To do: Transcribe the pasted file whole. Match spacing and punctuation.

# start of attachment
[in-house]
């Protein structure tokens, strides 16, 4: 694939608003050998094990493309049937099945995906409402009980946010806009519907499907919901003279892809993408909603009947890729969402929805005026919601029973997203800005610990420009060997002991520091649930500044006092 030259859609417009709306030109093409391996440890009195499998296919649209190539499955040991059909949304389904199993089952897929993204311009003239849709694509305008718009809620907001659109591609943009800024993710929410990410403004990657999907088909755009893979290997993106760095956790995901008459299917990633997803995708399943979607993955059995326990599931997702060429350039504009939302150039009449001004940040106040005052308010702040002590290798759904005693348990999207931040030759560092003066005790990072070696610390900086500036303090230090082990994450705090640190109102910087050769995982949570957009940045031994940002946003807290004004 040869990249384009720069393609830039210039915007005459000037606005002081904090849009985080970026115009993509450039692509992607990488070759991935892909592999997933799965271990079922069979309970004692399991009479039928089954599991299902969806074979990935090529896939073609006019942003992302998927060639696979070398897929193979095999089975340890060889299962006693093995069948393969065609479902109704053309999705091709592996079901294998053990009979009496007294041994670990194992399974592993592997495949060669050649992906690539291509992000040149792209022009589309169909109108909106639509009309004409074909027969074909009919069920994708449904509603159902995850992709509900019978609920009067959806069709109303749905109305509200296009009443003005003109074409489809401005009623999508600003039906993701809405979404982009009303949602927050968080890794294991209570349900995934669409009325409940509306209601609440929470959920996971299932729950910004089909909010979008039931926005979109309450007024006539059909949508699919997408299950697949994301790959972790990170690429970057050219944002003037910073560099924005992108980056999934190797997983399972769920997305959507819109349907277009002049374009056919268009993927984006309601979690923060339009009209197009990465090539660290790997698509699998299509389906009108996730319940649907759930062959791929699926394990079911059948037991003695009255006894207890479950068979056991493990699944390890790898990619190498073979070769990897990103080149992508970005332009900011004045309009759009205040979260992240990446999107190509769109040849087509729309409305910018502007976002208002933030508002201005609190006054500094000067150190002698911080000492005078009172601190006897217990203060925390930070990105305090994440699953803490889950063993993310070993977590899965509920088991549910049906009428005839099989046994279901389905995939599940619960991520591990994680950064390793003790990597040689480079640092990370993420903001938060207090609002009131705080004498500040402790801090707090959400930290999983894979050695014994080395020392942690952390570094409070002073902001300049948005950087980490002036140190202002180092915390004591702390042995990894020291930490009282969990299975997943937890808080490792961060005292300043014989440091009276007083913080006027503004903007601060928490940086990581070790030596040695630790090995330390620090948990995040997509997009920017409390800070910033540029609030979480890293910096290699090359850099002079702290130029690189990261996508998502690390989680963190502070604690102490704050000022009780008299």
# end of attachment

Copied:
[in-house]
């Protein structure tokens, strides 16, 4: 694939608003050998094990493309049937099945995906409402009980946010806009519907499907919901003279892809993408909603009947890729969402929805005026919601029973997203800005610990420009060997002991520091649930500044006092 030259859609417009709306030109093409391996440890009195499998296919649209190539499955040991059909949304389904199993089952897929993204311009003239849709694509305008718009809620907001659109591609943009800024993710929410990410403004990657999907088909755009893979290997993106760095956790995901008459299917990633997803995708399943979607993955059995326990599931997702060429350039504009939302150039009449001004940040106040005052308010702040002590290798759904005693348990999207931040030759560092003066005790990072070696610390900086500036303090230090082990994450705090640190109102910087050769995982949570957009940045031994940002946003807290004004 040869990249384009720069393609830039210039915007005459000037606005002081904090849009985080970026115009993509450039692509992607990488070759991935892909592999997933799965271990079922069979309970004692399991009479039928089954599991299902969806074979990935090529896939073609006019942003992302998927060639696979070398897929193979095999089975340890060889299962006693093995069948393969065609479902109704053309999705091709592996079901294998053990009979009496007294041994670990194992399974592993592997495949060669050649992906690539291509992000040149792209022009589309169909109108909106639509009309004409074909027969074909009919069920994708449904509603159902995850992709509900019978609920009067959806069709109303749905109305509200296009009443003005003109074409489809401005009623999508600003039906993701809405979404982009009303949602927050968080890794294991209570349900995934669409009325409940509306209601609440929470959920996971299932729950910004089909909010979008039931926005979109309450007024006539059909949508699919997408299950697949994301790959972790990170690429970057050219944002003037910073560099924005992108980056999934190797997983399972769920997305959507819109349907277009002049374009056919268009993927984006309601979690923060339009009209197009990465090539660290790997698509699998299509389906009108996730319940649907759930062959791929699926394990079911059948037991003695009255006894207890479950068979056991493990699944390890790898990619190498073979070769990897990103080149992508970005332009900011004045309009759009205040979260992240990446999107190509769109040849087509729309409305910018502007976002208002933030508002201005609190006054500094000067150190002698911080000492005078009172601190006897217990203060925390930070990105305090994440699953803490889950063993993310070993977590899965509920088991549910049906009428005839099989046994279901389905995939599940619960991520591990994680950064390793003790990597040689480079640092990370993420903001938060207090609002009131705080004498500040402790801090707090959400930290999983894979050695014994080395020392942690952390570094409070002073902001300049948005950087980490002036140190202002180092915390004591702390042995990894020291930490009282969990299975997943937890808080490792961060005292300043014989440091009276007083913080006027503004903007601060928490940086990581070790030596040695630790090995330390620090948990995040997509997009920017409390800070910033540029609030979480890293910096290699090359850099002079702290130029690189990261996508998502690390989680963190502070604690102490704050000022009780008299």